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Arkansas Cotton Crop Update and Cotton Research Verification / Sustainability Weekly Update – July 6, 2018
Author: Bill Robertson, Cotton Agronomist

By Bill Robertson, Extension Cotton Agronomist; and Amanda Free, CRVSP Coordinator 

Cotton Crop Update:  Our crop is running well ahead of schedule. We missed some opportunities for rainfall in June that would have gone a long ways toward having our crop where we want to be at this time. The lack of rain is obvious now. Some cotton at first flower is running 6 or 7 nodes above white flower (NAWF). Our target is 9 to 10 at first flower. A lot of fields I looked at this last week were already at 5 or 6 NAWF and haven’t been blooming that long. The challenge now is to try to keep plants from cutting out prematurely. Ideally we would like to maintain NAWF values at current levels if at 5 to 6 NAWF for a couple of weeks before we cutout. We will be happy with the crop at harvest if we can follow through like that. We want to maintain enough moisture to keep plants in the reproductive phase for another couple of weeks, and staying on top of plant growth regulator applications is also important.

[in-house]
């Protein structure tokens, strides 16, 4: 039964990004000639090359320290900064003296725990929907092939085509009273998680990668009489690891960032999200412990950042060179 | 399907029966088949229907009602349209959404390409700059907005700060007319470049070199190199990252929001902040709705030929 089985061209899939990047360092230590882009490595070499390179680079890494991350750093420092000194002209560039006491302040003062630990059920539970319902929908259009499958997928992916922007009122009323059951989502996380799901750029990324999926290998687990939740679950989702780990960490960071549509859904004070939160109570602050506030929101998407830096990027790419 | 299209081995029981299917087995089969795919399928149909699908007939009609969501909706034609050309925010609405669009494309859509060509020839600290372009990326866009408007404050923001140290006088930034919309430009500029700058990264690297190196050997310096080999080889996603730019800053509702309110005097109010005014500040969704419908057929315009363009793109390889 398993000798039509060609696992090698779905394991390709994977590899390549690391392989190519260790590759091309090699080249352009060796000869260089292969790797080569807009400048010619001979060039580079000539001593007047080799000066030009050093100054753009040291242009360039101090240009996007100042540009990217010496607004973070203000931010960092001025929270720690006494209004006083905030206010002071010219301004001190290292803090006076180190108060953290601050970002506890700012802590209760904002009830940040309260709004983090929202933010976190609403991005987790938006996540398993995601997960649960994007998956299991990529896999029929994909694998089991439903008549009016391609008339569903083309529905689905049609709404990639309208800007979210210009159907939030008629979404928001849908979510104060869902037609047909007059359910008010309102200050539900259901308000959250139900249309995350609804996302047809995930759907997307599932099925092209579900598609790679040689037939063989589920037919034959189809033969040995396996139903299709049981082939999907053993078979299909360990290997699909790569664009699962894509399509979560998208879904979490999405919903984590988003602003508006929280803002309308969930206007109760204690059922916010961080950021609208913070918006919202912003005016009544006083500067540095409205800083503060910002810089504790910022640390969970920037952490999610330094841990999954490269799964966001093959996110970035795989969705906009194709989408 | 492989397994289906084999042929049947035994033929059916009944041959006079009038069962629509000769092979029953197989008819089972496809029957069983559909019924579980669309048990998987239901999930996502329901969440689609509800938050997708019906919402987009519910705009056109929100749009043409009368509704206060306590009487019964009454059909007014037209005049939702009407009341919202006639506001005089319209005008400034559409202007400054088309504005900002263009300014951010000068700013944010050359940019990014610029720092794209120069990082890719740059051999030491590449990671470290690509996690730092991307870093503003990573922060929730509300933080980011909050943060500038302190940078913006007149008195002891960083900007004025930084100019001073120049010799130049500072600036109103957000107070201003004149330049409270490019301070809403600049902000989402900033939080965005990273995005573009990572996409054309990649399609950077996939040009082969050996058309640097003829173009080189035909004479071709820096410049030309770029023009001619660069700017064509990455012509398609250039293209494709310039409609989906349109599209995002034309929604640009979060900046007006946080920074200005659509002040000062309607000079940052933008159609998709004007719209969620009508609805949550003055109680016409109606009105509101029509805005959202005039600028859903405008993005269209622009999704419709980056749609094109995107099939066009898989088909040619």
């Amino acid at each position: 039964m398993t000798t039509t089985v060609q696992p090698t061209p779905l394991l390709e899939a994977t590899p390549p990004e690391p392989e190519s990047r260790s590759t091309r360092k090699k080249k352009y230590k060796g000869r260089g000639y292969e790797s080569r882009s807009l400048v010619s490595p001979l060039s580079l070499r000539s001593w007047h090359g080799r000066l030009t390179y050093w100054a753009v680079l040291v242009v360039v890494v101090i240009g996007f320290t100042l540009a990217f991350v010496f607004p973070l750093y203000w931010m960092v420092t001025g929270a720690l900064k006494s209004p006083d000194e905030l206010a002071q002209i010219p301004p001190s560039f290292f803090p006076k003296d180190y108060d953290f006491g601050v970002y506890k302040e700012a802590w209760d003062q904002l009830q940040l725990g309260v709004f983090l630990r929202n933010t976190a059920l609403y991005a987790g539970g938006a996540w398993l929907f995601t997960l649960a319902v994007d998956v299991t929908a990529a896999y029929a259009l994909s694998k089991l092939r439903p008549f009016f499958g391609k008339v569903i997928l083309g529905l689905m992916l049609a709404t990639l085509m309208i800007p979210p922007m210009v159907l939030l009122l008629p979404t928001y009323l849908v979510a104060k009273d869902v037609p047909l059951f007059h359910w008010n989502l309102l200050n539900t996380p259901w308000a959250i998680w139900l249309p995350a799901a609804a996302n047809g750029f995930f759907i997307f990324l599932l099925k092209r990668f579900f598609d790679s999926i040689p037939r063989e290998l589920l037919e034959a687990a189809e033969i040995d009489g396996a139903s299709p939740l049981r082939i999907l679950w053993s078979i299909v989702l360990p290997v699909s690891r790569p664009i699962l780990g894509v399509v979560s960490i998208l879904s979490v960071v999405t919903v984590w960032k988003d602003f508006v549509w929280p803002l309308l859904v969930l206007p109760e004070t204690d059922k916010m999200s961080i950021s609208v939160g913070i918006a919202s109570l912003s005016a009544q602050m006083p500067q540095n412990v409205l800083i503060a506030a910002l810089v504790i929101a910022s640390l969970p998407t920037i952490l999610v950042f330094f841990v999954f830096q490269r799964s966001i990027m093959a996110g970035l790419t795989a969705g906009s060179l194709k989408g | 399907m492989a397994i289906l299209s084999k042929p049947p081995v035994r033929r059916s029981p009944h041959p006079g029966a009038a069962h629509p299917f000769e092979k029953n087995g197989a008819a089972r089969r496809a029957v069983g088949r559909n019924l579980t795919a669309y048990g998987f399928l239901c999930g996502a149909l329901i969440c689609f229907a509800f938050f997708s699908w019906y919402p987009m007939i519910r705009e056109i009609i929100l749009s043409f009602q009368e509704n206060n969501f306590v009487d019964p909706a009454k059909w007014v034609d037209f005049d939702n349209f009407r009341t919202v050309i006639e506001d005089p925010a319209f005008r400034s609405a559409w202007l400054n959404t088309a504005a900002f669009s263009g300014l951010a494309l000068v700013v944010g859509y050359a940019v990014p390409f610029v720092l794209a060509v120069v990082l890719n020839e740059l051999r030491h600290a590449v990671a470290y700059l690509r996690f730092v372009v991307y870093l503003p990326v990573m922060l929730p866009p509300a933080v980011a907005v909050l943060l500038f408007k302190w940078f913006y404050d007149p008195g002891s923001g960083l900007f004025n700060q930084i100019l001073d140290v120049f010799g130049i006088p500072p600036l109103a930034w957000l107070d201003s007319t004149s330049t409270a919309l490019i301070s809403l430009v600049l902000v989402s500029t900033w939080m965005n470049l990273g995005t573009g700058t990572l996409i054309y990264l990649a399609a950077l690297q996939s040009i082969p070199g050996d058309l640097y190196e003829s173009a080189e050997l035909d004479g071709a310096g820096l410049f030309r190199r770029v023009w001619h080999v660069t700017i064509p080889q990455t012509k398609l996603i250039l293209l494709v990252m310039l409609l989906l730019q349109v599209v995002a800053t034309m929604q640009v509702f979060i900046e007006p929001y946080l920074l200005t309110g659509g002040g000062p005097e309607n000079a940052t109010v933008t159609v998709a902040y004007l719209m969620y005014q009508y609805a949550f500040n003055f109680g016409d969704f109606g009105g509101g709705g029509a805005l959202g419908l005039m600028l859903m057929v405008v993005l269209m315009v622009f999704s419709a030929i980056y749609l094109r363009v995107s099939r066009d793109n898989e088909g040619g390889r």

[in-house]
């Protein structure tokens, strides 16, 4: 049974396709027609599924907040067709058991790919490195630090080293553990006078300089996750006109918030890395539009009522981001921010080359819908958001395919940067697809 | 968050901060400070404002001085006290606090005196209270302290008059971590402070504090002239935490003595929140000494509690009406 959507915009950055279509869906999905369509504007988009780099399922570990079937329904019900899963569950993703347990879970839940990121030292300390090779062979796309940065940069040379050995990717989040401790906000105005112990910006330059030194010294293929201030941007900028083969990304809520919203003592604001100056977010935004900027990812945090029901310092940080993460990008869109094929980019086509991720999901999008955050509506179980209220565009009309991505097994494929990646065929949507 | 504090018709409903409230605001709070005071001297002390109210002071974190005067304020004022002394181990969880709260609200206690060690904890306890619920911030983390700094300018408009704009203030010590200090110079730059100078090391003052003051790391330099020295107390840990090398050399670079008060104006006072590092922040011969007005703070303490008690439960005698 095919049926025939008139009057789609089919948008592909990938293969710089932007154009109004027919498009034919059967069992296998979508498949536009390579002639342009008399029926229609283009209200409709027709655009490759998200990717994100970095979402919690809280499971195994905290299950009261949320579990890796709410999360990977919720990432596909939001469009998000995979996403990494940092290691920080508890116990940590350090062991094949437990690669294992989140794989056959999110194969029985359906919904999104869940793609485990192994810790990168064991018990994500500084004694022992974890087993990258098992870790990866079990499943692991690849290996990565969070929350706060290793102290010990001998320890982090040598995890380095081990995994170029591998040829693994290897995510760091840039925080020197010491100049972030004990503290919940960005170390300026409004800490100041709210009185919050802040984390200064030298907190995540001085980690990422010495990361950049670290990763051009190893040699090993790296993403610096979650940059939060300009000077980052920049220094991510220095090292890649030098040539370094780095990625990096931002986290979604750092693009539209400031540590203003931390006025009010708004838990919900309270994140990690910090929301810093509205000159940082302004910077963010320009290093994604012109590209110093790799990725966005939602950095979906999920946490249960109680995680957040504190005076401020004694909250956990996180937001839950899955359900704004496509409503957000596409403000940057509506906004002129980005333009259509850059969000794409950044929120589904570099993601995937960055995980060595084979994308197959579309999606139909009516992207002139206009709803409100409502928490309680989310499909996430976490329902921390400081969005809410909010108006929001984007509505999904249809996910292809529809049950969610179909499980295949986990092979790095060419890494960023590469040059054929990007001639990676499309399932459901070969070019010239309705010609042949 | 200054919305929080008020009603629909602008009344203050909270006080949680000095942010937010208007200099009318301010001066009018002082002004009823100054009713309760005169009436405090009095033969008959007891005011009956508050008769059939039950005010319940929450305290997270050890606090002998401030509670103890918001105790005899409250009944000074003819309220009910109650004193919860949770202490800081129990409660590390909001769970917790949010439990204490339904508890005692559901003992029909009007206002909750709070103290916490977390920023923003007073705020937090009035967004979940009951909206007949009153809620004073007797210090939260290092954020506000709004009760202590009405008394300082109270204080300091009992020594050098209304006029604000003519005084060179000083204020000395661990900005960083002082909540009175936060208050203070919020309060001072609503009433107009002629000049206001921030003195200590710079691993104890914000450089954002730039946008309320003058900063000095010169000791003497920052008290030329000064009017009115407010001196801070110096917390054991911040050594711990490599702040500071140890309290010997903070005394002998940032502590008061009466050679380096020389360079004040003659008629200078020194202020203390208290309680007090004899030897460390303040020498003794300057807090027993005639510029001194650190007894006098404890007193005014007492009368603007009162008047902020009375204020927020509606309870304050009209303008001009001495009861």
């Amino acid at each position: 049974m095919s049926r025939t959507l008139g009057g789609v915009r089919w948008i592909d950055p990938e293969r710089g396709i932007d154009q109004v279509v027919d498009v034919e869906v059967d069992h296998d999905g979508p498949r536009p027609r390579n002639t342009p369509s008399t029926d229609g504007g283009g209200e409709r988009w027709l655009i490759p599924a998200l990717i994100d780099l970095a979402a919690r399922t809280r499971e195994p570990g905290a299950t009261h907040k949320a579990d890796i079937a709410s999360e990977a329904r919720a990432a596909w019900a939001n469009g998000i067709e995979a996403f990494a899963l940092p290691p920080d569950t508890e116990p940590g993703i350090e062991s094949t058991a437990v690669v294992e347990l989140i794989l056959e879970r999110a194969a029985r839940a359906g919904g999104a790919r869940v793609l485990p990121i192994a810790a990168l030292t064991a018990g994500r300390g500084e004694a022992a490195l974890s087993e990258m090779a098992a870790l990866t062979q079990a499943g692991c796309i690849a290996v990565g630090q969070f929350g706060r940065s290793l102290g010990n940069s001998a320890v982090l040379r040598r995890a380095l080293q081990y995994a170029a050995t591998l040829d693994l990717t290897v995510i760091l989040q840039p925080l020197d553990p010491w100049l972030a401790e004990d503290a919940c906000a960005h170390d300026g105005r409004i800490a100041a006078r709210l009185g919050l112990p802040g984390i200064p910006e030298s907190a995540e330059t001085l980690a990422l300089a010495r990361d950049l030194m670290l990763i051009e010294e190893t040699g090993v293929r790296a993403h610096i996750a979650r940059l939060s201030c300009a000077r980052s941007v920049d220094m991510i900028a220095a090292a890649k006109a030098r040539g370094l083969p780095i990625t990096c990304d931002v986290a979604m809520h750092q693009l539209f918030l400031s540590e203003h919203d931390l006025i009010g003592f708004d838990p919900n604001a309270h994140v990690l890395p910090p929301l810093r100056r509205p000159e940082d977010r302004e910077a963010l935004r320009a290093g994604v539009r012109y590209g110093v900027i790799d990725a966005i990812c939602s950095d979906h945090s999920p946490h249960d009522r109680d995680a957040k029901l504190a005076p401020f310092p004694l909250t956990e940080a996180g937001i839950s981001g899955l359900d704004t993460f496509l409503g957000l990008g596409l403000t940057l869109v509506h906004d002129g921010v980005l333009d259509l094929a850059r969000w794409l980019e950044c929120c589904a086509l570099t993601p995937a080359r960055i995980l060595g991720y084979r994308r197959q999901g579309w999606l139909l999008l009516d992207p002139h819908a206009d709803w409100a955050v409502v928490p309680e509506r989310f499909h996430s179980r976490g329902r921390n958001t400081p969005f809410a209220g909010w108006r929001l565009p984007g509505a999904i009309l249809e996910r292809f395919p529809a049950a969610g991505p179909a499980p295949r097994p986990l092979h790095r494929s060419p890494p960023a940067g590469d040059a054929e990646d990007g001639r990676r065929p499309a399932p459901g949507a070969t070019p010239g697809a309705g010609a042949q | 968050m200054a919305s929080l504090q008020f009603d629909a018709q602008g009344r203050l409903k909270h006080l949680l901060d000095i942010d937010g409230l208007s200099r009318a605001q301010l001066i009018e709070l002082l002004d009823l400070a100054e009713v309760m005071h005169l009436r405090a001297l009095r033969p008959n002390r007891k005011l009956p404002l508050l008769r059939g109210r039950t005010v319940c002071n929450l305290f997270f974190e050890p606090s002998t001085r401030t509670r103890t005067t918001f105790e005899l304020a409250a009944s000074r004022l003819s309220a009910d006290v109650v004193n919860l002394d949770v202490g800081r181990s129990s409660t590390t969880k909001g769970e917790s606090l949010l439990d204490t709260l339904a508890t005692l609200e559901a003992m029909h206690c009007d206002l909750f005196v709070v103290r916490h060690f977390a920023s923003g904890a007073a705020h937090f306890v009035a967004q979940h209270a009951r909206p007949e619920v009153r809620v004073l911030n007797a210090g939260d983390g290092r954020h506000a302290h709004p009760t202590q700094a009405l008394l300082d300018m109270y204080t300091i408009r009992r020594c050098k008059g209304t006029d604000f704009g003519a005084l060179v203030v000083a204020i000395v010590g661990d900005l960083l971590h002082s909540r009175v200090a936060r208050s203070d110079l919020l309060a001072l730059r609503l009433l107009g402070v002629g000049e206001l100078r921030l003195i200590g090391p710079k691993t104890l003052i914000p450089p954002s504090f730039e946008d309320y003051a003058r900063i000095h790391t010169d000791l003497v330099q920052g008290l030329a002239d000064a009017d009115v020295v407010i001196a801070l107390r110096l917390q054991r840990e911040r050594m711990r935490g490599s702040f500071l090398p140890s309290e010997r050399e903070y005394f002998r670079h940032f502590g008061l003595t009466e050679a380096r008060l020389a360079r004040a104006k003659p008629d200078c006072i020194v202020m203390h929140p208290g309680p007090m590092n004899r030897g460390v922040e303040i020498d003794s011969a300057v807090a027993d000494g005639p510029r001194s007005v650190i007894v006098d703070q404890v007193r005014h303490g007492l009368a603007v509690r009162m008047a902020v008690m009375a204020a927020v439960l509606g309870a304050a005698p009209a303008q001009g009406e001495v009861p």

The National Agricultural Statistics Service (NASS) Crop Progress and Condition Report for the week ending July 1 reported cotton setting bolls at 35% which was ahead of the five-year average of 11%. Crop progress should continue to be well ahead of the five-year averages long as favorable conditions for growth exist. They also reported that 89% of the cotton was in good (43%) to excellent (46%) condition with only 10% being fair, 1% poor, and none rated very poor. 



CRVSP Update:  There are 12 Cotton Research Verification / Sustainability Program fields in 2018. Fruiting nodes across fields range from a low of 8.9 to a high of 11.3. All fields with the exception of the Mississippi County fields are blooming. A difference has been noted among all but one of the No-till vs. Farmer Standard fields, plants are taller in No-till fields with the exception of Manila Airport field. Plants in no-till with cover are often taller as plants are having to compete for light as it is shaded by cover crop during the first few weeks after planting.

Please see the linked pdf for CRVSP field-specific information:  CRVSP Update – July 6, 2018

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